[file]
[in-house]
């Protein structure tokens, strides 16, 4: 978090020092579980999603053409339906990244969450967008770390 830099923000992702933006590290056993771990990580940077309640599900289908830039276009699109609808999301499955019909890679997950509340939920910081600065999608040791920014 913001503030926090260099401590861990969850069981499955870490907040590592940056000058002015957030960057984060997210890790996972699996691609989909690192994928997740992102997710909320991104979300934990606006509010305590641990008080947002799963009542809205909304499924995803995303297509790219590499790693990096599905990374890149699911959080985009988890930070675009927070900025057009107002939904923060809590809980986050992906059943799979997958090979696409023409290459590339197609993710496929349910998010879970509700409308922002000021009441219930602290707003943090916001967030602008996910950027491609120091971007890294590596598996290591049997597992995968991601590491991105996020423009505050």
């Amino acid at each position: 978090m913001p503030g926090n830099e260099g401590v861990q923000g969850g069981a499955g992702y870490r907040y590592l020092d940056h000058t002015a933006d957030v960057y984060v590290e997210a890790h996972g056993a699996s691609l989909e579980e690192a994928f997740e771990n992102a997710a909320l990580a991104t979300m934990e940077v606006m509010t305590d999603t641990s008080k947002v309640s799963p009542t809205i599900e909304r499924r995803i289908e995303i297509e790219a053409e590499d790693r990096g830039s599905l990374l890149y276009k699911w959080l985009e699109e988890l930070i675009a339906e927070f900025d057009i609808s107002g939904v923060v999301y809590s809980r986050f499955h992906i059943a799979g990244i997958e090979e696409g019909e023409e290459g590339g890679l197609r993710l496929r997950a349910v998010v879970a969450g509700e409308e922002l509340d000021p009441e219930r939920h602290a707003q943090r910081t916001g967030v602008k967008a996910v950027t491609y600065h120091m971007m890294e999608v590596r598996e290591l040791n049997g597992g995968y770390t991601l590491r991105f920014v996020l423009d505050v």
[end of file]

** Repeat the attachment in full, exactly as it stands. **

[in-house]
């Protein structure tokens, strides 16, 4: 978090020092579980999603053409339906990244969450967008770390 830099923000992702933006590290056993771990990580940077309640599900289908830039276009699109609808999301499955019909890679997950509340939920910081600065999608040791920014 913001503030926090260099401590861990969850069981499955870490907040590592940056000058002015957030960057984060997210890790996972699996691609989909690192994928997740992102997710909320991104979300934990606006509010305590641990008080947002799963009542809205909304499924995803995303297509790219590499790693990096599905990374890149699911959080985009988890930070675009927070900025057009107002939904923060809590809980986050992906059943799979997958090979696409023409290459590339197609993710496929349910998010879970509700409308922002000021009441219930602290707003943090916001967030602008996910950027491609120091971007890294590596598996290591049997597992995968991601590491991105996020423009505050």
């Amino acid at each position: 978090m913001p503030g926090n830099e260099g401590v861990q923000g969850g069981a499955g992702y870490r907040y590592l020092d940056h000058t002015a933006d957030v960057y984060v590290e997210a890790h996972g056993a699996s691609l989909e579980e690192a994928f997740e771990n992102a997710a909320l990580a991104t979300m934990e940077v606006m509010t305590d999603t641990s008080k947002v309640s799963p009542t809205i599900e909304r499924r995803i289908e995303i297509e790219a053409e590499d790693r990096g830039s599905l990374l890149y276009k699911w959080l985009e699109e988890l930070i675009a339906e927070f900025d057009i609808s107002g939904v923060v999301y809590s809980r986050f499955h992906i059943a799979g990244i997958e090979e696409g019909e023409e290459g590339g890679l197609r993710l496929r997950a349910v998010v879970a969450g509700e409308e922002l509340d000021p009441e219930r939920h602290a707003q943090r910081t916001g967030v602008k967008a996910v950027t491609y600065h120091m971007m890294e999608v590596r598996e290591l040791n049997g597992g995968y770390t991601l590491r991105f920014v996020l423009d505050v």